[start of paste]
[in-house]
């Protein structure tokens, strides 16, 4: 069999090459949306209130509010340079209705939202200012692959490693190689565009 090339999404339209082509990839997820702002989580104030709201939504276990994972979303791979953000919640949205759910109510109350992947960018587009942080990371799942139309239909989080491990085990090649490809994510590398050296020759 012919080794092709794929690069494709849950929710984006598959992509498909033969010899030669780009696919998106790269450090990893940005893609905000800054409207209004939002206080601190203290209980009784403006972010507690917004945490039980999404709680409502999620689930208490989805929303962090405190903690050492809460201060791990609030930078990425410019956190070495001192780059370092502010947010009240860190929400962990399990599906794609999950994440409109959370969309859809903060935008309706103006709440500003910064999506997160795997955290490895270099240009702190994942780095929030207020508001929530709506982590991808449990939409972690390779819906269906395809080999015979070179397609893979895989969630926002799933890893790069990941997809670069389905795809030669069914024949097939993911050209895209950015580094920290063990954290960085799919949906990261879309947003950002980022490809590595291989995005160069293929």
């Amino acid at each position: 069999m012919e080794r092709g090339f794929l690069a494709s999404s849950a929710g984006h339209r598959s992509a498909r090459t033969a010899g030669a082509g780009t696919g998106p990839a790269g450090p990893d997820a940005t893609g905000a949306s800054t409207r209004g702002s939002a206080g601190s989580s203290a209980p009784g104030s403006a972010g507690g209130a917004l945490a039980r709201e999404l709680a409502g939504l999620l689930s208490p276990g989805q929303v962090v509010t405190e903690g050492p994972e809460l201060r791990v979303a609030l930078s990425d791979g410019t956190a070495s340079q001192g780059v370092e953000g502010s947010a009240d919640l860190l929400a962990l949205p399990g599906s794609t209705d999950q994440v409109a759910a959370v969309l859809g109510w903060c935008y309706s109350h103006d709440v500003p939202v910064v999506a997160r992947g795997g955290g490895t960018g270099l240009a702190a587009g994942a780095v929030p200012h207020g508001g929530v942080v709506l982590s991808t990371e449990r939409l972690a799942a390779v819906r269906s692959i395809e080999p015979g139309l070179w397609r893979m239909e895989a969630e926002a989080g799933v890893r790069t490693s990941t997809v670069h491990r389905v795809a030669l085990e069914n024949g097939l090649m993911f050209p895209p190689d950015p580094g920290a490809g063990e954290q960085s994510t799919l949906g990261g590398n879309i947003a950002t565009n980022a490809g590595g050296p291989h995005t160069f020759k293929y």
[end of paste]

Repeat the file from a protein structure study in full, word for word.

[in-house]
């Protein structure tokens, strides 16, 4: 069999090459949306209130509010340079209705939202200012692959490693190689565009 090339999404339209082509990839997820702002989580104030709201939504276990994972979303791979953000919640949205759910109510109350992947960018587009942080990371799942139309239909989080491990085990090649490809994510590398050296020759 012919080794092709794929690069494709849950929710984006598959992509498909033969010899030669780009696919998106790269450090990893940005893609905000800054409207209004939002206080601190203290209980009784403006972010507690917004945490039980999404709680409502999620689930208490989805929303962090405190903690050492809460201060791990609030930078990425410019956190070495001192780059370092502010947010009240860190929400962990399990599906794609999950994440409109959370969309859809903060935008309706103006709440500003910064999506997160795997955290490895270099240009702190994942780095929030207020508001929530709506982590991808449990939409972690390779819906269906395809080999015979070179397609893979895989969630926002799933890893790069990941997809670069389905795809030669069914024949097939993911050209895209950015580094920290063990954290960085799919949906990261879309947003950002980022490809590595291989995005160069293929």
């Amino acid at each position: 069999m012919e080794r092709g090339f794929l690069a494709s999404s849950a929710g984006h339209r598959s992509a498909r090459t033969a010899g030669a082509g780009t696919g998106p990839a790269g450090p990893d997820a940005t893609g905000a949306s800054t409207r209004g702002s939002a206080g601190s989580s203290a209980p009784g104030s403006a972010g507690g209130a917004l945490a039980r709201e999404l709680a409502g939504l999620l689930s208490p276990g989805q929303v962090v509010t405190e903690g050492p994972e809460l201060r791990v979303a609030l930078s990425d791979g410019t956190a070495s340079q001192g780059v370092e953000g502010s947010a009240d919640l860190l929400a962990l949205p399990g599906s794609t209705d999950q994440v409109a759910a959370v969309l859809g109510w903060c935008y309706s109350h103006d709440v500003p939202v910064v999506a997160r992947g795997g955290g490895t960018g270099l240009a702190a587009g994942a780095v929030p200012h207020g508001g929530v942080v709506l982590s991808t990371e449990r939409l972690a799942a390779v819906r269906s692959i395809e080999p015979g139309l070179w397609r893979m239909e895989a969630e926002a989080g799933v890893r790069t490693s990941t997809v670069h491990r389905v795809a030669l085990e069914n024949g097939l090649m993911f050209p895209p190689d950015p580094g920290a490809g063990e954290q960085s994510t799919l949906g990261g590398n879309i947003a950002t565009n980022a490809g590595g050296p291989h995005t160069f020759k293929y």